Covid-19 vaccine for people with heart conditions

Getting a Covid-19 vaccination is important for people with heart conditions or high blood pressure. We explain how the vaccine works, possible side effects and how to get it.

Woman getting the vaccine shot

If you’ve got a heart condition, you’re at greater risk of being seriously ill or dying from Covid-19. One of the best ways to avoid catching the virus is to get a Covid-19 vaccination.  

If you’ve had the Covid-19 vaccine, you’re less likely to catch the virus. If you do catch it, you’re a lot less likely to need hospital treatment or die as a result. That’s why we strongly recommend not only people living with heart disease, but all New Zealanders get the vaccine. 

There are different types of Covid-19 vaccine. In New Zealand we have the Pfizer vaccine, and the information in this article will focus on that vaccine. The Pfizer vaccine is also sometimes called the Comirnaty vaccine – this is the brand name. 

Getting the Covid-19 vaccine 

The Pfizer vaccine is given in two doses. Read more on the  Covid 19 website. 

Your vaccine will be given by a trained vaccinator, by injection in your upper arm. 

Once you’ve had the vaccination, you’ll have to wait 15 minutes before leaving the clinic, just to make sure you don’t have an allergic reaction. 

Make sure you’ve booked your appointment for the second dose before you leave.  

How can I get the vaccine?

The vaccine is available to anyone aged 12 or over.

You can book an appointment or go to a walk-in or drive through vaccination centre without a booking.

Some GP practices and pharmacies are also providing vaccinations.

The Government’s Covid-19 website has more information about how to book your vaccine.

Book a vaccination now

Covid-19 vaccine safety 

The Pfizer vaccine is very safe. New Zealand's medicines safety authority Medsafe has assessed and approved the Covid-19 vaccine in the same way it approves other medicines, like the flu vaccine.  

Serious allergic reactions are extremely rare, and the person giving your vaccination is trained to manage this if it occurs. 

Some people worry that the vaccine might give them Covid-19 or mean they can pass it on to others. This is not true. The Pfizer vaccine does not contain the virus (alive or dead). Instead, the vaccine works by teaching your body to recognise the virus and fight it off.  

The vaccine does not affect your DNA and it is gone from your body a few days after you’ve had the injection. It does not contain eggs, preservatives, latex, metals, or any kind of animal product.

Side effects 

Most people will experience a few mild side effects after receiving their vaccinations.  

These include: 

  • redness and/or pain at the injection site 
  • feeling tired  
  • headache 
  • muscle aches 
  • chills 
  • joint pain 
  • fever 
  • nausea. 

More serious side effects are very rare. You can read more about them on the Ministry of Health website.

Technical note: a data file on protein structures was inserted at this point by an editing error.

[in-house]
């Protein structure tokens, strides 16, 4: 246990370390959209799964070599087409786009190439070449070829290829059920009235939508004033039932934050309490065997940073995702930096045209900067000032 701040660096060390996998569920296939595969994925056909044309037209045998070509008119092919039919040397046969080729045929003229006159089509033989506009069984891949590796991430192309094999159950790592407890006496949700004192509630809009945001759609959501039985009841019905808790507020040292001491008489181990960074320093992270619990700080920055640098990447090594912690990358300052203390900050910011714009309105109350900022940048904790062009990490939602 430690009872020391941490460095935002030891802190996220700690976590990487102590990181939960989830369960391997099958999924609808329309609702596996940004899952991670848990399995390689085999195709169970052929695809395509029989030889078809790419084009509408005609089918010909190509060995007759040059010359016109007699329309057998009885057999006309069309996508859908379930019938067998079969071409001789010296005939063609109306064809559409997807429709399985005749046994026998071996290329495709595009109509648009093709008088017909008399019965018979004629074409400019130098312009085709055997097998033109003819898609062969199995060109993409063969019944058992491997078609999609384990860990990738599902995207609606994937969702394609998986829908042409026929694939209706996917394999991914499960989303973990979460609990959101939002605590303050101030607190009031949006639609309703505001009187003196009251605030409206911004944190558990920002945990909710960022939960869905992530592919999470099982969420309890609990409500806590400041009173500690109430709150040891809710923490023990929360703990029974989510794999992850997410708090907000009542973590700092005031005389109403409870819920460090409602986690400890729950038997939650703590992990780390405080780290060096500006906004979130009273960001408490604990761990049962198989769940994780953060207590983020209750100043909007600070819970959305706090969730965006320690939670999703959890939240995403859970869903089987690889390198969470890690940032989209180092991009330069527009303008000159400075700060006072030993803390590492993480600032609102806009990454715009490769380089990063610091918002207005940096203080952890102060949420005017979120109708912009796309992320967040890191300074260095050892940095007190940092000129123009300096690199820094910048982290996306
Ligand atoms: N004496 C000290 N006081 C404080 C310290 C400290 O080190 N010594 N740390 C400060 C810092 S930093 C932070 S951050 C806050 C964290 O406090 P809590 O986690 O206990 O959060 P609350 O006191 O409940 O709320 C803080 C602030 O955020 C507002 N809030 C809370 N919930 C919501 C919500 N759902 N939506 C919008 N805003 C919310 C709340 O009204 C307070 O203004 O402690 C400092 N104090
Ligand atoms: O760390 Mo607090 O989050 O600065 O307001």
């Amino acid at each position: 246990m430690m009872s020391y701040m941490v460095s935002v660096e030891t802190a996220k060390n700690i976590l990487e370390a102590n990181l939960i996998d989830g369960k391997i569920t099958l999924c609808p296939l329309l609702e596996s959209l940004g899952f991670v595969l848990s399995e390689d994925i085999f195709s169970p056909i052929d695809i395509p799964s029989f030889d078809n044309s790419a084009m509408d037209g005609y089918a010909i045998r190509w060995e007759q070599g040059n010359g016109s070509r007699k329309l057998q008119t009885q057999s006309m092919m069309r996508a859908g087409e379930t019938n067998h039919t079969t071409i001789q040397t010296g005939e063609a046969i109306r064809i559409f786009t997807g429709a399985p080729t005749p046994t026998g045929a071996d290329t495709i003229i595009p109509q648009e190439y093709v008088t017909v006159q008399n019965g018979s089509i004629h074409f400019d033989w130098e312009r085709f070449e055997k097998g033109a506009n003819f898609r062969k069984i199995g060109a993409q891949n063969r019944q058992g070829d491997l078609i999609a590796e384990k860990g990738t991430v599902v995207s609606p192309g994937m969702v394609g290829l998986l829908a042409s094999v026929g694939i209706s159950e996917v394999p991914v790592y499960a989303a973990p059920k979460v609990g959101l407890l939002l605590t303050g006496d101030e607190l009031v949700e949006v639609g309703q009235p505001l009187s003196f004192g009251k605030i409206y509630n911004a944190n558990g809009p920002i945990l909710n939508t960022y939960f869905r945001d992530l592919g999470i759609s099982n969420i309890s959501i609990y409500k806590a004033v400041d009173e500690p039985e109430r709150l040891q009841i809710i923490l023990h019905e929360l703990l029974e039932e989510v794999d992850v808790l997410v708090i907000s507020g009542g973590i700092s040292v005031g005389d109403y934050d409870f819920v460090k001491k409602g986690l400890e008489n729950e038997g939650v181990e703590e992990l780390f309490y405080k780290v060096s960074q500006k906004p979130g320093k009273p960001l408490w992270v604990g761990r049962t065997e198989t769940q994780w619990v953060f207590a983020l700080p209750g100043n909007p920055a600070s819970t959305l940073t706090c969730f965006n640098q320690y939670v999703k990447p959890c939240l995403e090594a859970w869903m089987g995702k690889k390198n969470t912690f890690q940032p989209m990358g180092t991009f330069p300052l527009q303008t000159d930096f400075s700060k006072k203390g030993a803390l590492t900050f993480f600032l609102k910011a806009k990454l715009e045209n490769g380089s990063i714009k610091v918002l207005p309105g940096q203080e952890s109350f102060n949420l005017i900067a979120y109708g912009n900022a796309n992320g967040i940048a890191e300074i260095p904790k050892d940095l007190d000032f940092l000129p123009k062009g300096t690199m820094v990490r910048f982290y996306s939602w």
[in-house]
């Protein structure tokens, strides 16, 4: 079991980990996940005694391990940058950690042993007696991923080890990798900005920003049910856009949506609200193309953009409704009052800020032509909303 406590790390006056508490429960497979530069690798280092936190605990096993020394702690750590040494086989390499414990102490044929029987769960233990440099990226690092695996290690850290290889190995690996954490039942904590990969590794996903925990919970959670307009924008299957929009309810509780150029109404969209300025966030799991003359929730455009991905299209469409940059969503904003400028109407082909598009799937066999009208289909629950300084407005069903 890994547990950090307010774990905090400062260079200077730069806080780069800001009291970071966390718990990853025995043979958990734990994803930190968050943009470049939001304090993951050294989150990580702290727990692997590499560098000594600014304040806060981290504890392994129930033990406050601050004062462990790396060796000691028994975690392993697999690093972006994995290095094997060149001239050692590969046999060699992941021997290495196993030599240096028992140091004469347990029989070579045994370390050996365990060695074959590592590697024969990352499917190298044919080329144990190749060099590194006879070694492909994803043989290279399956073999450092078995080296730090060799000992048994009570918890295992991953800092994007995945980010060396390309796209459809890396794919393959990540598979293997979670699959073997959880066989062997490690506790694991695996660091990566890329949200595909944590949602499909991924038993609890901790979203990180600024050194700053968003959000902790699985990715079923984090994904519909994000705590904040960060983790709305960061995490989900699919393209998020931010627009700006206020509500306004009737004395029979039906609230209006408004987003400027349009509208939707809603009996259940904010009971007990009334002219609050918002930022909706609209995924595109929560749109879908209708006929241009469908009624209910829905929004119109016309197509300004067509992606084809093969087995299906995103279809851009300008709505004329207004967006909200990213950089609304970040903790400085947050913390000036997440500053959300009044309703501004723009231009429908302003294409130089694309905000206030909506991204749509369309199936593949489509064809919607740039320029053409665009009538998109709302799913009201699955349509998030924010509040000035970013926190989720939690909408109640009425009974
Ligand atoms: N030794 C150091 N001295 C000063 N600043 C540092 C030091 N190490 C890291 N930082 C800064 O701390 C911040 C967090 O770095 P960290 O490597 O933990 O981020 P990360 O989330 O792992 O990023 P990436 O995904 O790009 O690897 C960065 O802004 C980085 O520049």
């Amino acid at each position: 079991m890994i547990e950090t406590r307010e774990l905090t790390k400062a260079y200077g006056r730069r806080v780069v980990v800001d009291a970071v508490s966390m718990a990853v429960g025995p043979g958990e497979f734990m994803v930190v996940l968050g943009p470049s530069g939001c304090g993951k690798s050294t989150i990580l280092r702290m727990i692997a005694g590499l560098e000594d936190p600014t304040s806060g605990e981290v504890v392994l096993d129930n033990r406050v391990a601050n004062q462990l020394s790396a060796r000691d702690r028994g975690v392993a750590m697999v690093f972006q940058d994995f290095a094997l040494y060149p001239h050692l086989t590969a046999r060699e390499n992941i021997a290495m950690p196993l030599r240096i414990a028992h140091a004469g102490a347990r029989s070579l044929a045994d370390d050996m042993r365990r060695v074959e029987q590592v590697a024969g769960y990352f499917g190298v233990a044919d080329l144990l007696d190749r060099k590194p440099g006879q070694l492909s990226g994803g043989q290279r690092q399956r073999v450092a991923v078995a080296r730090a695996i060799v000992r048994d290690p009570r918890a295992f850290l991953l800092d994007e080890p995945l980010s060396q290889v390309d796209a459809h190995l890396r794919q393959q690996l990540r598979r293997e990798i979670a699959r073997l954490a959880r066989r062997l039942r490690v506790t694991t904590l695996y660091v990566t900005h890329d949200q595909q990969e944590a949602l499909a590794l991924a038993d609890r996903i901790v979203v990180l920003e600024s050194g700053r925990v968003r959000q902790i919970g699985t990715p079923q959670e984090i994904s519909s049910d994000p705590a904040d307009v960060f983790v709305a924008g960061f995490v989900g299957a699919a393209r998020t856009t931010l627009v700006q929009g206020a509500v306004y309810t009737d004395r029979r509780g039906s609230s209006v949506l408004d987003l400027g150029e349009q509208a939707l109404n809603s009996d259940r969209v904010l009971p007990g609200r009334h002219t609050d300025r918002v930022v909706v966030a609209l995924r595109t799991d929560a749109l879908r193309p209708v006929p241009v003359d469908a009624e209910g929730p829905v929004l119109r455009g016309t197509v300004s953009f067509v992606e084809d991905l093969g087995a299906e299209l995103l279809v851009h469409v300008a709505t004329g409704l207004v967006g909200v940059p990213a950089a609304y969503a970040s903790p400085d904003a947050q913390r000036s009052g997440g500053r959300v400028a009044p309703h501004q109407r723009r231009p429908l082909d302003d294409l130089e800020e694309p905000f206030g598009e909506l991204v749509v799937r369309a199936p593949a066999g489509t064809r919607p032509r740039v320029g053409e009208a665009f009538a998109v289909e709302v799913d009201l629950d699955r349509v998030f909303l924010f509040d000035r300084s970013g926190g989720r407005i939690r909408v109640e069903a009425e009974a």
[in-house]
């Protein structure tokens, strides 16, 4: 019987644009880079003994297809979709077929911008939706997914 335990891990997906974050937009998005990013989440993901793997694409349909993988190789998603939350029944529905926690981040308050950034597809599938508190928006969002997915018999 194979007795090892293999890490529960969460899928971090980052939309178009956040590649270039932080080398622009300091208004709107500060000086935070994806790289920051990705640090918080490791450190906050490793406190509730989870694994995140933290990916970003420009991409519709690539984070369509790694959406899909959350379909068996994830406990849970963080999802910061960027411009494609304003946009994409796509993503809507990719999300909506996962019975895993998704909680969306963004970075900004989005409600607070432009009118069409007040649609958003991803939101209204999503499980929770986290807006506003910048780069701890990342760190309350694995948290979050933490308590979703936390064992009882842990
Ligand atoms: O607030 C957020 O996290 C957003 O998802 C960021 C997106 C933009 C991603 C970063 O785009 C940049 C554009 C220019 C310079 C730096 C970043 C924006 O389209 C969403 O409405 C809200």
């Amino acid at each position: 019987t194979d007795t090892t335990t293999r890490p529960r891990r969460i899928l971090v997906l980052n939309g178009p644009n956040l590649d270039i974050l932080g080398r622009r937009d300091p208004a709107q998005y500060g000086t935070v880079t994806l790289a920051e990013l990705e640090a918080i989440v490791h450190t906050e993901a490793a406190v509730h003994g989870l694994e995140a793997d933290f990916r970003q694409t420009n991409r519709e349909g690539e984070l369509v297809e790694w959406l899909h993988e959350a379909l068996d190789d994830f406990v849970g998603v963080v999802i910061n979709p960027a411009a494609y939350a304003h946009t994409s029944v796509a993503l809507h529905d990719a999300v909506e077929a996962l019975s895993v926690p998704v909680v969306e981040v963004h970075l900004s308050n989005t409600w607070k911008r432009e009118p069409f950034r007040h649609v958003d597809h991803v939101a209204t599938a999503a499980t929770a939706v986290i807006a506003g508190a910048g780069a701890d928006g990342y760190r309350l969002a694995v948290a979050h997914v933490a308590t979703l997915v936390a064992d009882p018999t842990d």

Heart inflammation after Covid-19 vaccine

A very small number of myocarditis and pericarditis cases (inflammation of the heart) have been reported following the Pfizer vaccine.

Recent research suggests the rate of myocarditis that occurred as a result of the vaccine, was approximately three in every 100,000 people vaccinated. Most of these cases have been mild and not required treatment or hospitalisation. The research also shows that you’re more likely to get myocarditis after catching the Covid-19 virus, than you are to get it from the vaccination.

If you experience any symptoms such as chest discomfort , breathlessness or palpitations after your vaccination please seek medical advice.

Blood clots and Covid-19 vaccine

There have been overseas reports of some people experiencing blood clots after getting the Covid-19 vaccine. These reports are not linked to the Pfizer vaccine.

Read more: Medsafe’s website

Is the vaccine effective?

Yes. The Pfizer vaccine works very well, especially once you’ve had both doses.

A UK study, published in August 2021, found that in recent months when Delta has been dominant, the effectiveness of the Pfizer vaccine after two doses was 88%, with 67% effectiveness after four to five months.

In summary, the benefits of Covid-19 vaccination far outweigh the very small risk.

Who can’t get the vaccine? 

Some people may need to speak to their doctor, pharmacist or nurse before having the vaccine. This includes people who:  

  • have had a severe allergic reaction (anaphylaxis) after any other vaccine injection 
  • are currently unwell or have a high temperature (over 38°C)  
  • have an immune system that does not work properly (immunodeficiency)  
  • are taking medicines that weaken the immune system (such as cancer medicines). 

You may still be able to have the vaccine, but there may be things your health professional needs to check first. 

If you’re taking a blood thinning medicine (anticoagulant) you’re still safe to have the vaccine, but it’s important to let your vaccinator know in case you bleed more. Do not stop taking your prescribed medication. 

More questions? 

Call our Heart Help line to speak with one of our nurses. 
 

Contact our Heart Help Line